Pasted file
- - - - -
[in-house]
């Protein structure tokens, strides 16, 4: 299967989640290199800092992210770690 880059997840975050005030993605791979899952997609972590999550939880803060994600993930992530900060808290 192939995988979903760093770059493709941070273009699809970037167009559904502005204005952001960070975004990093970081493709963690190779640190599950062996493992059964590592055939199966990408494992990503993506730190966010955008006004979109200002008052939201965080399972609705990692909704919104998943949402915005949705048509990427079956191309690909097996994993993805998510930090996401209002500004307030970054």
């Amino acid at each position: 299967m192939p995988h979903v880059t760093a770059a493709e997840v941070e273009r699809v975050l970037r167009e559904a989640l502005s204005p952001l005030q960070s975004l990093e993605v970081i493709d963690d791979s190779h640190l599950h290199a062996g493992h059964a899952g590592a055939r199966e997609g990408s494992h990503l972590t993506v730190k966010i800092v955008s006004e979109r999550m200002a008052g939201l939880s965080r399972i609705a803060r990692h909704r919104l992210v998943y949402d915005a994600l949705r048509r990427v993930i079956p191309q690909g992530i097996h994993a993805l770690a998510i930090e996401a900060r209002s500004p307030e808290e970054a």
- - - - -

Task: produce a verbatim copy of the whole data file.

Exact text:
[in-house]
């Protein structure tokens, strides 16, 4: 299967989640290199800092992210770690 880059997840975050005030993605791979899952997609972590999550939880803060994600993930992530900060808290 192939995988979903760093770059493709941070273009699809970037167009559904502005204005952001960070975004990093970081493709963690190779640190599950062996493992059964590592055939199966990408494992990503993506730190966010955008006004979109200002008052939201965080399972609705990692909704919104998943949402915005949705048509990427079956191309690909097996994993993805998510930090996401209002500004307030970054």
């Amino acid at each position: 299967m192939p995988h979903v880059t760093a770059a493709e997840v941070e273009r699809v975050l970037r167009e559904a989640l502005s204005p952001l005030q960070s975004l990093e993605v970081i493709d963690d791979s190779h640190l599950h290199a062996g493992h059964a899952g590592a055939r199966e997609g990408s494992h990503l972590t993506v730190k966010i800092v955008s006004e979109r999550m200002a008052g939201l939880s965080r399972i609705a803060r990692h909704r919104l992210v998943y949402d915005a994600l949705r048509r990427v993930i079956p191309q690909g992530i097996h994993a993805l770690a998510i930090e996401a900060r209002s500004p307030e808290e970054a």